Child, Family, and Community: Family Centered Theresa R. Moore ECE 313- Final Paper February 19, 2012 Dr. Alicia Holland-Johnson The Child in Context of Family and Community “Each child must be viewed in the context of his or her family, and each family must be viewed in the context of the community to which it belongs” (Menza-Gonzalez, 2009). Educators who have a deep-rooted respect for their students and families will use decision making skills to enhance the general relationship, communication, and services provided to connect and help to develop a child into a society of life long learners and citizens. “A family- centered approach takes the individual child and the group of children out of the spotlight and instead focuses on the children within their families. That means that parent involvement isn’t something the teacher does in addition to the program for children, but that the program includes the family as an integral, inseparable, part of the child’s education and socialization. Families, along with their children, are the program” (Menza-Gonzalez, 2009).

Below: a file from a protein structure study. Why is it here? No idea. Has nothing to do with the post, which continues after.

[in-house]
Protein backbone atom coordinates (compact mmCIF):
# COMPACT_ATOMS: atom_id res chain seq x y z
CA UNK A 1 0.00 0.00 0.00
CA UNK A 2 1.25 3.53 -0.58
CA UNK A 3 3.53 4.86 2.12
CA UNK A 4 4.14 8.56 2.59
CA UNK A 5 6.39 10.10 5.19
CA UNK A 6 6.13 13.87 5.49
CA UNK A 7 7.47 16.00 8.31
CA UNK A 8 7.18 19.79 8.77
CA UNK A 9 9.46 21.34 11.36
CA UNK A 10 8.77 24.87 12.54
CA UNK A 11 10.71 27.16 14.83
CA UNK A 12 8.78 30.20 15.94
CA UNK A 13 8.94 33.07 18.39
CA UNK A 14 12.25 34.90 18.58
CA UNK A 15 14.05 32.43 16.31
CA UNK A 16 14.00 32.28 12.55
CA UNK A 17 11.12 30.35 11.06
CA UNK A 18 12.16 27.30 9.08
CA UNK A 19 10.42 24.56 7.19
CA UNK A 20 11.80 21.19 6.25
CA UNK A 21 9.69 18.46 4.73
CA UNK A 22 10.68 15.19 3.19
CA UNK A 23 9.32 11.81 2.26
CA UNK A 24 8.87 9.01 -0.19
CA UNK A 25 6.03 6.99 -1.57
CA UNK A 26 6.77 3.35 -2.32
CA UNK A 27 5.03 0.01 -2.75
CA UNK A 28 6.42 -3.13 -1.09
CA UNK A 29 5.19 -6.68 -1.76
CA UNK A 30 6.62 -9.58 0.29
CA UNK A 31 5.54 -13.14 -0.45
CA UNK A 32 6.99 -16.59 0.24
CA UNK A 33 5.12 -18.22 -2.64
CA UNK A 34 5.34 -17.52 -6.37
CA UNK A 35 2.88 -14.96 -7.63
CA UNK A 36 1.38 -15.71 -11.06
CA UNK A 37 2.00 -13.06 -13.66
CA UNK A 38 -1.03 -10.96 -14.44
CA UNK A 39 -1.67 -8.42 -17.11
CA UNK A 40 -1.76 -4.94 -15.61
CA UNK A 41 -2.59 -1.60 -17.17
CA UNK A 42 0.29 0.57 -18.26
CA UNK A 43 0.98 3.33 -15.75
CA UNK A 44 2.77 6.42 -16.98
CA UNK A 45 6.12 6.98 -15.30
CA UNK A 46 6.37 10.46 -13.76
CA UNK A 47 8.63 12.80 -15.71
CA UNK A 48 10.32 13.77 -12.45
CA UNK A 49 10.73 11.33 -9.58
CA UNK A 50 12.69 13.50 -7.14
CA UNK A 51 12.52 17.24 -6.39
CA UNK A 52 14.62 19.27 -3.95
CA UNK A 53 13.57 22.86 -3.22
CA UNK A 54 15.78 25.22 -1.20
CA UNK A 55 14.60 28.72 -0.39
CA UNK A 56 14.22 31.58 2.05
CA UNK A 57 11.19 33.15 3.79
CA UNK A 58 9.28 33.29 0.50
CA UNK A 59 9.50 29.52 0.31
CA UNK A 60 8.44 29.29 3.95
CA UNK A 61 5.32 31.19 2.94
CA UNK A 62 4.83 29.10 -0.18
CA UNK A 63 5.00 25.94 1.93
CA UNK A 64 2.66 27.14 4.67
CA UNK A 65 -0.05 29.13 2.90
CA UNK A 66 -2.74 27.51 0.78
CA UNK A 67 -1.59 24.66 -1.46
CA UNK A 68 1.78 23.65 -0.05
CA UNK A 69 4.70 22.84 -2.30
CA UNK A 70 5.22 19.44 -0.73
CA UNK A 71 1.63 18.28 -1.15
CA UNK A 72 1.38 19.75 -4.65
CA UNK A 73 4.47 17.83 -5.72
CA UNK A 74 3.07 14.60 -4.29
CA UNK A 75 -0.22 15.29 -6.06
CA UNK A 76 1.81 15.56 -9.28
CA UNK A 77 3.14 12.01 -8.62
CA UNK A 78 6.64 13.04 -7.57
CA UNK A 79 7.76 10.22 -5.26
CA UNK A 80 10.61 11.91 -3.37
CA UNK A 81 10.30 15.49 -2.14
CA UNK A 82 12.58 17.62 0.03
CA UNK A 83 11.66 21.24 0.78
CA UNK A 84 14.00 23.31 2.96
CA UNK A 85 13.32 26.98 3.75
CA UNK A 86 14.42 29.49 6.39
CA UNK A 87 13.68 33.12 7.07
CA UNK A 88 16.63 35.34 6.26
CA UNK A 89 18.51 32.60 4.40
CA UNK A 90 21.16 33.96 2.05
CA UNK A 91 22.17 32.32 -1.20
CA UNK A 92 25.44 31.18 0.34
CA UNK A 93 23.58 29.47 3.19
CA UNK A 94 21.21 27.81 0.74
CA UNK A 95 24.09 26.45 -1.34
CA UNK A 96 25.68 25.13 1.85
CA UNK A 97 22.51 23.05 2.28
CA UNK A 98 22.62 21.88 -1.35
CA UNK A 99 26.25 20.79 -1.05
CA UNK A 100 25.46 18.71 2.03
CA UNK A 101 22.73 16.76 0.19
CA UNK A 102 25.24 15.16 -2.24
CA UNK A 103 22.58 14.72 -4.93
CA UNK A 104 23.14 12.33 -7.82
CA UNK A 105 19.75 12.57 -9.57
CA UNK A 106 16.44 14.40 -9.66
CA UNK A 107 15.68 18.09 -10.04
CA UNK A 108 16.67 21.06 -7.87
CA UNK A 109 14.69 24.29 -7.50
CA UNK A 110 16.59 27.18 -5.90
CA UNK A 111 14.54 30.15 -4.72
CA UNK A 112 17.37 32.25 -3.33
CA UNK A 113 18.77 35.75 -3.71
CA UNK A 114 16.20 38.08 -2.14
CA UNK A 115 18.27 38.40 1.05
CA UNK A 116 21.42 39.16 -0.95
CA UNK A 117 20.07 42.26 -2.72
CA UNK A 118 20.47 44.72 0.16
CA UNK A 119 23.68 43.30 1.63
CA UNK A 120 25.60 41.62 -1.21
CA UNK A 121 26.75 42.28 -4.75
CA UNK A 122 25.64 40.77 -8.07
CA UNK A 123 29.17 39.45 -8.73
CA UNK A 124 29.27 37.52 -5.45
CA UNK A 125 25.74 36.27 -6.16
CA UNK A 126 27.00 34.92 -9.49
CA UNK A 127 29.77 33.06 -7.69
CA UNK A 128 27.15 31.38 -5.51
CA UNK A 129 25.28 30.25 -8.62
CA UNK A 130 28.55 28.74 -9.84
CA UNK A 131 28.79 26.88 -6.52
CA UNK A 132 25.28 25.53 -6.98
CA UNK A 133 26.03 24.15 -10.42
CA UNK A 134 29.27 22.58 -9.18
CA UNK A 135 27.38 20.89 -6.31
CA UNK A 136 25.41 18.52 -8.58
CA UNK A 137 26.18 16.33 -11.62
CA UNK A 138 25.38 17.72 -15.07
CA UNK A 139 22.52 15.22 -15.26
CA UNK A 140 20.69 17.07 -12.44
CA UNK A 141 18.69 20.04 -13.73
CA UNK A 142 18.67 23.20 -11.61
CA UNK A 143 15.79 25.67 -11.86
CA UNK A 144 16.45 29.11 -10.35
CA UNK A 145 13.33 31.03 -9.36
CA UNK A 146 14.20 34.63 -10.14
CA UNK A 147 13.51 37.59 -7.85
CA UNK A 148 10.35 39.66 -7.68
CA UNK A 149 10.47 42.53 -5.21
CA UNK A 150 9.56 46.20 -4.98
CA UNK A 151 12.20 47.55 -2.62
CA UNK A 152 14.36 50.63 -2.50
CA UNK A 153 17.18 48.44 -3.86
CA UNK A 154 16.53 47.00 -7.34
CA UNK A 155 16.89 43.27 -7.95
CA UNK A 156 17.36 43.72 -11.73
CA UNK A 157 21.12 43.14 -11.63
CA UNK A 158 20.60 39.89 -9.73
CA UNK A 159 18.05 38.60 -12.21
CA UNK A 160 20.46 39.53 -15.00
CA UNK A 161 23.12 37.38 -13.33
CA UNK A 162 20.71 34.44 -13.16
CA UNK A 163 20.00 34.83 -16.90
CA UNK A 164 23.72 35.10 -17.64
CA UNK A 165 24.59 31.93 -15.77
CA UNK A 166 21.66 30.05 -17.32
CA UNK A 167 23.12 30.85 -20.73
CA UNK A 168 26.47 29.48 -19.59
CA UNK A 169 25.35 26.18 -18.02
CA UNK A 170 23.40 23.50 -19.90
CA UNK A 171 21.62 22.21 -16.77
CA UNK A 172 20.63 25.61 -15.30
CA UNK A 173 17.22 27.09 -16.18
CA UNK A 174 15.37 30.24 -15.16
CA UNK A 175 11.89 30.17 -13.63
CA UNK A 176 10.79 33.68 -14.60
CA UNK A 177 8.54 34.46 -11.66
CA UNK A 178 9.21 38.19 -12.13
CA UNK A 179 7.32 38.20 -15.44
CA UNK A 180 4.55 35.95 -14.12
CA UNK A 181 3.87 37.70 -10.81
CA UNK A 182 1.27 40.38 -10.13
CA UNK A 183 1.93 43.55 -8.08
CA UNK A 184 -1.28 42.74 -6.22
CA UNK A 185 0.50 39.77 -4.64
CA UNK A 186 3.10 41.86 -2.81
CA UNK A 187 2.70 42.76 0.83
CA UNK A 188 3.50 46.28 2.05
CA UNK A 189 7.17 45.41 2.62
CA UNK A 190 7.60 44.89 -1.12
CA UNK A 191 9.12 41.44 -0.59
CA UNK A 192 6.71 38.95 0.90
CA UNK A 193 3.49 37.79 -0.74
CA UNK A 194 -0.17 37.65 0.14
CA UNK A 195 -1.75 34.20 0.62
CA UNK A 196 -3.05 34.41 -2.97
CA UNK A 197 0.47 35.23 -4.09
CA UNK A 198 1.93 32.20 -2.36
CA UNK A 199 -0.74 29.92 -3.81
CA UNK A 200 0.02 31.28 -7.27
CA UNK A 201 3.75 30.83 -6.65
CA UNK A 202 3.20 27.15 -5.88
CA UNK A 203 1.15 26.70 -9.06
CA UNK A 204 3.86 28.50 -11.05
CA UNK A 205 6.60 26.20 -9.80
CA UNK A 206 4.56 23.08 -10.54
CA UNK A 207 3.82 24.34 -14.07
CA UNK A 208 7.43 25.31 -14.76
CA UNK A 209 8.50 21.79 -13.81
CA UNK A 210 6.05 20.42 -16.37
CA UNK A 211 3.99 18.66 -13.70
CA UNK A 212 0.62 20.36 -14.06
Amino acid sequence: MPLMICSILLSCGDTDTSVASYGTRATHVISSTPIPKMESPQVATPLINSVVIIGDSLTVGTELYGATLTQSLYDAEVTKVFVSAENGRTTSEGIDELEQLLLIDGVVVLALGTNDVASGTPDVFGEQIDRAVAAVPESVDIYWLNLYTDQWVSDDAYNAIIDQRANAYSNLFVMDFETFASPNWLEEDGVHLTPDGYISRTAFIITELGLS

Unit CYPOP 14 – Support Children & Young people to have positive relationships L.O 1.1- Identify the different relationships children and young people may have Parents Carers Siblings Family Friendships Emotional/sexual Acquaintances Extended family Healthcare providers Social workers Teachers Childminders Neighbours. L.O 1.2 – Explain the importance of positive relationships for development and wellbeing Positive relationships are important as they will help children feel more secure and happy in the setting. If the child feels secure they are less likely to have any separation anxiety and more likely to get involved in play and other activities which will help their overall development. A child who has positive relationships is more likely to talk more and develop their language skills. They will also be less likely to show unwanted behaviour because the carer will be able to recognise their needs and meet them.